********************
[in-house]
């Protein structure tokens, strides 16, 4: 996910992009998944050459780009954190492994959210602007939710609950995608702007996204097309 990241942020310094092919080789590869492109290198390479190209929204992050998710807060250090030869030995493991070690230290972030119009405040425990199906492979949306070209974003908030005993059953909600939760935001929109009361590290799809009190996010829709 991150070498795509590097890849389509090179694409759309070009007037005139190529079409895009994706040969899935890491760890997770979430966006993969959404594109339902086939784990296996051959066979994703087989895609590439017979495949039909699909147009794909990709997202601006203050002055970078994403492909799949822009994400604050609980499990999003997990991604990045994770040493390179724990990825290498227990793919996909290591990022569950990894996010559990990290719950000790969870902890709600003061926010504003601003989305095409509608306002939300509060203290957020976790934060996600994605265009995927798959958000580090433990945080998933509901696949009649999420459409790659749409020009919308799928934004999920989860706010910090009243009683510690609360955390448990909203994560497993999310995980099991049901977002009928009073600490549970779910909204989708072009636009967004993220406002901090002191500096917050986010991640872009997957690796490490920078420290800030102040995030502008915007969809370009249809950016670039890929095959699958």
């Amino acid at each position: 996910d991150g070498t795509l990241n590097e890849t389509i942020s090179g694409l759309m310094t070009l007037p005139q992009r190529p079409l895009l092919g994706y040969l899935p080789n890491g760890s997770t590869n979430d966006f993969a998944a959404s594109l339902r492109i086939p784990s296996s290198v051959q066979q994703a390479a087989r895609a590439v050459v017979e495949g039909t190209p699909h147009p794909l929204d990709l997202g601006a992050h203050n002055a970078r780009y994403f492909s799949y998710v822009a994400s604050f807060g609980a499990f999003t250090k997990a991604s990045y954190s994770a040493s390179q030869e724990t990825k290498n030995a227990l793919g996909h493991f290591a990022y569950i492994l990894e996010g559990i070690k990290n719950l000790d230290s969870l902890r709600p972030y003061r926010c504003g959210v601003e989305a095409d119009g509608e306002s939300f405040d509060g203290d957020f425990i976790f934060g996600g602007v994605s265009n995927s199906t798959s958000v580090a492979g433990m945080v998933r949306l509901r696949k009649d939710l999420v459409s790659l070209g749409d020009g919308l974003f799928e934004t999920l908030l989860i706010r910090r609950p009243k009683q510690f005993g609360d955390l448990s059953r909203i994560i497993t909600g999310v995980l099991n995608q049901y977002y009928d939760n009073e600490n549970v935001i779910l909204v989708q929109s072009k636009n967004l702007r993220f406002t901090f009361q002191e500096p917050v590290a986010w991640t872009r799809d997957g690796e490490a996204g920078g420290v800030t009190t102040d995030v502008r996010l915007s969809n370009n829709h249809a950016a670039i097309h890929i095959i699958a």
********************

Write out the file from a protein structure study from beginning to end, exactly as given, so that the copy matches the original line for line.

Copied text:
[in-house]
């Protein structure tokens, strides 16, 4: 996910992009998944050459780009954190492994959210602007939710609950995608702007996204097309 990241942020310094092919080789590869492109290198390479190209929204992050998710807060250090030869030995493991070690230290972030119009405040425990199906492979949306070209974003908030005993059953909600939760935001929109009361590290799809009190996010829709 991150070498795509590097890849389509090179694409759309070009007037005139190529079409895009994706040969899935890491760890997770979430966006993969959404594109339902086939784990296996051959066979994703087989895609590439017979495949039909699909147009794909990709997202601006203050002055970078994403492909799949822009994400604050609980499990999003997990991604990045994770040493390179724990990825290498227990793919996909290591990022569950990894996010559990990290719950000790969870902890709600003061926010504003601003989305095409509608306002939300509060203290957020976790934060996600994605265009995927798959958000580090433990945080998933509901696949009649999420459409790659749409020009919308799928934004999920989860706010910090009243009683510690609360955390448990909203994560497993999310995980099991049901977002009928009073600490549970779910909204989708072009636009967004993220406002901090002191500096917050986010991640872009997957690796490490920078420290800030102040995030502008915007969809370009249809950016670039890929095959699958």
């Amino acid at each position: 996910d991150g070498t795509l990241n590097e890849t389509i942020s090179g694409l759309m310094t070009l007037p005139q992009r190529p079409l895009l092919g994706y040969l899935p080789n890491g760890s997770t590869n979430d966006f993969a998944a959404s594109l339902r492109i086939p784990s296996s290198v051959q066979q994703a390479a087989r895609a590439v050459v017979e495949g039909t190209p699909h147009p794909l929204d990709l997202g601006a992050h203050n002055a970078r780009y994403f492909s799949y998710v822009a994400s604050f807060g609980a499990f999003t250090k997990a991604s990045y954190s994770a040493s390179q030869e724990t990825k290498n030995a227990l793919g996909h493991f290591a990022y569950i492994l990894e996010g559990i070690k990290n719950l000790d230290s969870l902890r709600p972030y003061r926010c504003g959210v601003e989305a095409d119009g509608e306002s939300f405040d509060g203290d957020f425990i976790f934060g996600g602007v994605s265009n995927s199906t798959s958000v580090a492979g433990m945080v998933r949306l509901r696949k009649d939710l999420v459409s790659l070209g749409d020009g919308l974003f799928e934004t999920l908030l989860i706010r910090r609950p009243k009683q510690f005993g609360d955390l448990s059953r909203i994560i497993t909600g999310v995980l099991n995608q049901y977002y009928d939760n009073e600490n549970v935001i779910l909204v989708q929109s072009k636009n967004l702007r993220f406002t901090f009361q002191e500096p917050v590290a986010w991640t872009r799809d997957g690796e490490a996204g920078g420290v800030t009190t102040d995030v502008r996010l915007s969809n370009n829709h249809a950016a670039i097309h890929i095959i699958a």